Disadvantage: Loss of a potential customer.
|Become a DME.
Disadvantages: Consumer must pay at market - no savings.
|Advantages: Receives more money for equipment.
Disadvantages: Must assume all liability and increased paper- work.
Disadvantages: Other DMEs have a new competitor.
Advantages: Consumer pays less than market.
Disadvantages: Consumer can only get high tech items.
|Advantages: Receives money to cover cost. Greater network to market products to.
Disadvantages: Must still raise additional funds to support over- head.
|Advantages: Can still make a profit and pleases customer.
|Loan it at no cost.
Advantages: No cost to consumer.
Disadvantages: Often no guarantee of the quality of the device. May not be the state of the art.
|Advantages: Meeting a need.Disadvantages: Constant fund- raising to cover overhead. Must track equipment and no guaran-tee equipment will come back. Must refurbish before equipment can be loaned out again; equip-
ment quickly becomes outdated.
|Advantages: No Benefit.
Disadvantages: Loss of a potential customer.
|Incorporate it into an existing redistribution organization: (i.e., Goodwill Industries).
Advantages: Consumer can still save money. One stop shopping for used equipment, furniture, and clothes
Disadvantages: Consumer must travel to the store or location.
|Advantages: Goodwill and other such organizations have name recognition. Has a proven system for refurbishing. Can be a training site for skill development in refurbishing equipment. Larger organizations have the ability to spread the overhead costs.
Disadvantages: Must rely on customer to come to store.
Disadvantages: Another competitor for used equipment.
Figure 1-how to avoid costly at mistakes
by Therese Willkomm, Refurbished Equipment Marketplace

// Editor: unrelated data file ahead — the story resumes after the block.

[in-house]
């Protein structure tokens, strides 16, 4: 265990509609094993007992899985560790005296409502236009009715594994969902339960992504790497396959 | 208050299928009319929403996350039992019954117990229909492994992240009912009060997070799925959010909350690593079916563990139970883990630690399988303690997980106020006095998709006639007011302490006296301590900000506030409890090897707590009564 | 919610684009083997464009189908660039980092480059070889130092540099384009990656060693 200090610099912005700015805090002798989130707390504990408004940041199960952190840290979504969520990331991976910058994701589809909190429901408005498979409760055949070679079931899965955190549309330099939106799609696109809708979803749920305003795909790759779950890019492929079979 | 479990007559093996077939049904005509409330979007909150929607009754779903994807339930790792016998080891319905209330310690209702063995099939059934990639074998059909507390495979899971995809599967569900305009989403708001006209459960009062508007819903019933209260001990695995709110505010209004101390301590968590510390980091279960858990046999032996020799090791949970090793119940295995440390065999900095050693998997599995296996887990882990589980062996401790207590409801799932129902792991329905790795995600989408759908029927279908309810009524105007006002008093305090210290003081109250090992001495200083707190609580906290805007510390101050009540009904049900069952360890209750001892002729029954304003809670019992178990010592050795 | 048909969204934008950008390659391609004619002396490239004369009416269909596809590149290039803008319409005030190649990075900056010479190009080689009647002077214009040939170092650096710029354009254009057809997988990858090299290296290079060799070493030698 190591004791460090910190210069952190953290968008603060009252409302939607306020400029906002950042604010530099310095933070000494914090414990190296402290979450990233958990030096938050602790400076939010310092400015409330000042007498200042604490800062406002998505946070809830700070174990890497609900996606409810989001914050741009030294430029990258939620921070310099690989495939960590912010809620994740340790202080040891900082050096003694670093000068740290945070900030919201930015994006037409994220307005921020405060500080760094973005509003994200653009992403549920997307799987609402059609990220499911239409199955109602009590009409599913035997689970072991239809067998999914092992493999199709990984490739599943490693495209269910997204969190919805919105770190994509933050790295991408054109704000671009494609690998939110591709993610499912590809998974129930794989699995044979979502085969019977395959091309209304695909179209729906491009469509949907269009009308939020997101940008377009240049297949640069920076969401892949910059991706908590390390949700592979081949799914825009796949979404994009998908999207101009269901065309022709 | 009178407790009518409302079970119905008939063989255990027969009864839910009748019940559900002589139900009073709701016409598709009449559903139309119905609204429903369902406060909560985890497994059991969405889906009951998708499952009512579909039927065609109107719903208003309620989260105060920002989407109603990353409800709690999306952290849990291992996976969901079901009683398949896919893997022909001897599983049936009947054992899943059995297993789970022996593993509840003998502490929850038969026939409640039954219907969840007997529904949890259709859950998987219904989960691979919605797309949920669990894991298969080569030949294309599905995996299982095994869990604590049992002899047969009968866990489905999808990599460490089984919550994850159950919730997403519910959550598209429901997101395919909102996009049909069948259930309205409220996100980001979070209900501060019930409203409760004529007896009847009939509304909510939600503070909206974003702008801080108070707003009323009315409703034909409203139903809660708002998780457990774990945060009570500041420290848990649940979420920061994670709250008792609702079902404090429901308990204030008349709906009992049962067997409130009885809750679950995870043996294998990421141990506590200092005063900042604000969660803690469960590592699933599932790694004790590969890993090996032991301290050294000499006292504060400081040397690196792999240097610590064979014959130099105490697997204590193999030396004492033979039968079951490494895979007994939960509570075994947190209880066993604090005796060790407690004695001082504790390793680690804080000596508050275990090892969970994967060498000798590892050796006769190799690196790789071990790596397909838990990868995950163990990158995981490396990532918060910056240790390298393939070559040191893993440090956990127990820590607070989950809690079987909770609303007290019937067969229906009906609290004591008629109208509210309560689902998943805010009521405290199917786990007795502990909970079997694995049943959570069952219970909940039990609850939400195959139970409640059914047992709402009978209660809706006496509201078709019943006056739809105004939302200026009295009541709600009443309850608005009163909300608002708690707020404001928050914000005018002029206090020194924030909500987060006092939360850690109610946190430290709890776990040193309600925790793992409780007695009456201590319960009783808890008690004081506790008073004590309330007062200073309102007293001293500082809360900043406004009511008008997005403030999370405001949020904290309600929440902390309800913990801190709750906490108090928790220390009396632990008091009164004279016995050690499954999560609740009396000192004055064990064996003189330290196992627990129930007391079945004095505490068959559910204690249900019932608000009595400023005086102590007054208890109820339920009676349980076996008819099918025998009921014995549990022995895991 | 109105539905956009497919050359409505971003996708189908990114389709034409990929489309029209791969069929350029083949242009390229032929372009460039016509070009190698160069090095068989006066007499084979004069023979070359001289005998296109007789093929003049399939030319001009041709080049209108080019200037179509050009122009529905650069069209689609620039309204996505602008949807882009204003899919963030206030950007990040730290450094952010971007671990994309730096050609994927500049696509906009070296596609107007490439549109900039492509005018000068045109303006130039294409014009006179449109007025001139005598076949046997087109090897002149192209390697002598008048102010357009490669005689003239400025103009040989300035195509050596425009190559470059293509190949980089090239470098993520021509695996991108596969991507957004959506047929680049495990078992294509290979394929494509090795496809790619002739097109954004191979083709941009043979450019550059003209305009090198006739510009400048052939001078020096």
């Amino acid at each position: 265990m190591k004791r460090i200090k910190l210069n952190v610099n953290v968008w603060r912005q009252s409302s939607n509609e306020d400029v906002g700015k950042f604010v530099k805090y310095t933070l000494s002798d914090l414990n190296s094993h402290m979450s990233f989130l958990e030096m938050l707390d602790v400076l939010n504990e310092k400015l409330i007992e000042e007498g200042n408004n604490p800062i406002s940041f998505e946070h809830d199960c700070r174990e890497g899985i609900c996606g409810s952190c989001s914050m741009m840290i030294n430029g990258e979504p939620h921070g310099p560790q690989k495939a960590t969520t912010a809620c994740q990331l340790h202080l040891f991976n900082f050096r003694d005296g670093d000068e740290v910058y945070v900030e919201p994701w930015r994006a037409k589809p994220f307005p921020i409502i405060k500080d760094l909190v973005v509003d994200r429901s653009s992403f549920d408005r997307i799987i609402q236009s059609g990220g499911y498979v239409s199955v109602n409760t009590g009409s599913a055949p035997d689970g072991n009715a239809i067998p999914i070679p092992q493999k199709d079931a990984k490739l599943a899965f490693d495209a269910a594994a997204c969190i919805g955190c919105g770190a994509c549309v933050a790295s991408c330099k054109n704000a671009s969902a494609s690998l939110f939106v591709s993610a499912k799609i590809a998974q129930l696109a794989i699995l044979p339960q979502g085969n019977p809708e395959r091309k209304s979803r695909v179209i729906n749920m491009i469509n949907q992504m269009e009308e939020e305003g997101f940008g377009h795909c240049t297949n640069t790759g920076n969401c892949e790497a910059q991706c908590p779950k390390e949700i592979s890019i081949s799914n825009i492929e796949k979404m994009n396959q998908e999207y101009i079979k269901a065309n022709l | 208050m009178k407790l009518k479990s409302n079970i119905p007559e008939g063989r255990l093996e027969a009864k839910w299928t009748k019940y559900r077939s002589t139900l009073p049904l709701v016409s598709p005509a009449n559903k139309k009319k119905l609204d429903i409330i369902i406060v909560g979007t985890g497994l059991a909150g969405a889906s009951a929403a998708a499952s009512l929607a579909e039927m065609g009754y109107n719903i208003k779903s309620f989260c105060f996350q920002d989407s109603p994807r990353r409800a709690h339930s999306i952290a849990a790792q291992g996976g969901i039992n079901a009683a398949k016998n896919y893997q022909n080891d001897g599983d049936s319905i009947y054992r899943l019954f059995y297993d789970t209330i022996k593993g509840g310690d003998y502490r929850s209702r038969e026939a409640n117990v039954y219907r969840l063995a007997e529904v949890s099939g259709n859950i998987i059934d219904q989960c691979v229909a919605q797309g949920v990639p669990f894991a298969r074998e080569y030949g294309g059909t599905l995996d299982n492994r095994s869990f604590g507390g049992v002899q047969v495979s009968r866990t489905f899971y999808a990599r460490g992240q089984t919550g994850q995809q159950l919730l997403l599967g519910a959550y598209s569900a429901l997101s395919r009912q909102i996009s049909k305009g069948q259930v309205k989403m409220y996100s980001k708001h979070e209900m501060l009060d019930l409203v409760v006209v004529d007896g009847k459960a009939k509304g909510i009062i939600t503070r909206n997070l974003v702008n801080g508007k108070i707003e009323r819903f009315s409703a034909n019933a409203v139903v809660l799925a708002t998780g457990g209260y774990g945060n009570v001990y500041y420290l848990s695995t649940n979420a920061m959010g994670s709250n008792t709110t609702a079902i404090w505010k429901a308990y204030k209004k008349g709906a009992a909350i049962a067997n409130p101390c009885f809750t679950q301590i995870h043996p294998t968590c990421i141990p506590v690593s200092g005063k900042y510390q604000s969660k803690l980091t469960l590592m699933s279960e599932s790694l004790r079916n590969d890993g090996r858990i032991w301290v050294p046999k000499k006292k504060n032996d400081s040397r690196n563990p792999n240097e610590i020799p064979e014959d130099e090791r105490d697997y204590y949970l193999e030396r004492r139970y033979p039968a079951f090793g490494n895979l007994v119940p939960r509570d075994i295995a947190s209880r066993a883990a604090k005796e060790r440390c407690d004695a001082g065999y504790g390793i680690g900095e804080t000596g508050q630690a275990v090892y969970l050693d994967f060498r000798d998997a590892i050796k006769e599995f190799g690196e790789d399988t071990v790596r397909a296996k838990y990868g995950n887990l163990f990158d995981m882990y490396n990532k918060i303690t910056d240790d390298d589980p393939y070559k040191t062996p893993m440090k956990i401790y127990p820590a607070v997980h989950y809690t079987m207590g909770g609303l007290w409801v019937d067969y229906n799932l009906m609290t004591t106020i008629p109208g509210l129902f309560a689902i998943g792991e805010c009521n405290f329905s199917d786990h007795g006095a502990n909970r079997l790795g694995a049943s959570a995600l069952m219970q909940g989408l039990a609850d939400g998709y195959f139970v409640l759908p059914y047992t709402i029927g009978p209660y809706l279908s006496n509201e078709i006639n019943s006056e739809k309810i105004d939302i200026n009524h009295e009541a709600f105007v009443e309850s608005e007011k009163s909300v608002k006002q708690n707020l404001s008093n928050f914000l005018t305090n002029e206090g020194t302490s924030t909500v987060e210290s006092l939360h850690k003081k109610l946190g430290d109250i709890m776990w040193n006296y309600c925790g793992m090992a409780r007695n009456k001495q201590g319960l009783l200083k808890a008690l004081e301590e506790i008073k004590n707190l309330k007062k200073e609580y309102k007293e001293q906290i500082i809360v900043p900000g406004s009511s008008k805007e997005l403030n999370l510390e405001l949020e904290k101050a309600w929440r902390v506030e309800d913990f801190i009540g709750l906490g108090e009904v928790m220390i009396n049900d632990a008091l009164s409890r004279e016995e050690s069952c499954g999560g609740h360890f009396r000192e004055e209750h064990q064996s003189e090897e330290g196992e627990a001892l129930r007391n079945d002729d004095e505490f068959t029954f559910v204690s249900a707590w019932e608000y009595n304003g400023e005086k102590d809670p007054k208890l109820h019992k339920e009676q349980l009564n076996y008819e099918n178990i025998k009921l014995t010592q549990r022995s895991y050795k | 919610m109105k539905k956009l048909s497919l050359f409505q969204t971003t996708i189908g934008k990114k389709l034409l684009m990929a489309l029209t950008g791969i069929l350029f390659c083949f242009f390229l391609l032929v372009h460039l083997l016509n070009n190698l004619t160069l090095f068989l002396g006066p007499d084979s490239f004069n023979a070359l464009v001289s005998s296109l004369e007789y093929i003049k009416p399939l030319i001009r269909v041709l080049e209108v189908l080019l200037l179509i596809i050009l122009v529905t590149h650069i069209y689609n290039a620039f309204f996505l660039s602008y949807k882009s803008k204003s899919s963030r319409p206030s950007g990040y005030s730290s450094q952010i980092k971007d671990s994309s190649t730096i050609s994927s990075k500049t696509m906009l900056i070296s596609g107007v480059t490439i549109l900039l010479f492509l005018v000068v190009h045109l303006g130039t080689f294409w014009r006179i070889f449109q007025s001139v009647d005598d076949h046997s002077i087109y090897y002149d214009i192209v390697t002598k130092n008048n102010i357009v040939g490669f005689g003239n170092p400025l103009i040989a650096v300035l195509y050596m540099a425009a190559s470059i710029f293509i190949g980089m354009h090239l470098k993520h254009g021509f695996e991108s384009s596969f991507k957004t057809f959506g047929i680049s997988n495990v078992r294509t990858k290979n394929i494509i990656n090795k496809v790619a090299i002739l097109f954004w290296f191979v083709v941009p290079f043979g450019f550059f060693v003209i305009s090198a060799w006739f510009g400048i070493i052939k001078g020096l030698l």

1. Don't accept equipment that will cost more to refurbish than it is worth. Examples of these types of equipment include rusty chairs, chairs with bent frames, broken computer monitors, and computers that come without RAM or hard drives.
2. Don't accept items that are considered hazardous waste and will cost more to dispose of if it is later determined that the items do not work. This equipment includes broken monitors because of non-working cathode tubes, some electronic equipment, equipment that is made with chrome, and expired chemicals.
3. Don't accept low turnover items such as manual hospital beds, fixed walkers, or wheelchairs with fixed arm rests.
4. Don't accept any expired goods.
5. Don't accept items that will require ongoing technical support. You will spend considerable time on the telephone as you try to help troubleshoot a problem.
6. Don't respond to every pickup request that you receive. Ask detailed questions about equipment that is being donated to insure that it is good quality. If possible encourage that the equipment stays wherever it is and that a picture of the equipment or the device is sent. These pictures can be transmitted easily via e-mail to prospective buyers or placed on the Internet.
7. Don't accept equipment that is more than 6 years old. Since the focus of the REM is on good quality equipment and maintaining dignity, older pieces of equipment seldom turn over.
8. Don't become a dumping ground. Learn to say no. If you don't you will pay for it in labor, storage, and disposal costs.
Figure 2-Pre-Owned Equipment release
The undersigned (the "Donor") acknowledges that the Donee has received _________________________________ (the "Equipment") free of charge from ____________________ (the "Donor"). The Donee further acknowledged the Equipment is used equipment, and that the transfer of title to Donee by gift does not involve a sale or marketing of the Equipment.
Donee acknowledges that Donor has warranted that it is transferring good title to the Equipment to the Donee. The undersigned further acknowledges (I) THAT THE DONOR MAKES NO OTHER WARRANTY OF ANY KIND WHATSOEVER AND ALL IMPLIED WARRANTIES OF MERCHANTABILITY OR FITNESS FOR A SPECIFIC PURPOSE ARE HEREBY DISCLAIMED BY DONOR, AND (II) THAT THE DONEE IS ACCEPTING THE EQUIPMENT "AS IS." Some examples of equipment are wheelchairs, walkers, bedside commode chairs, and bath chairs.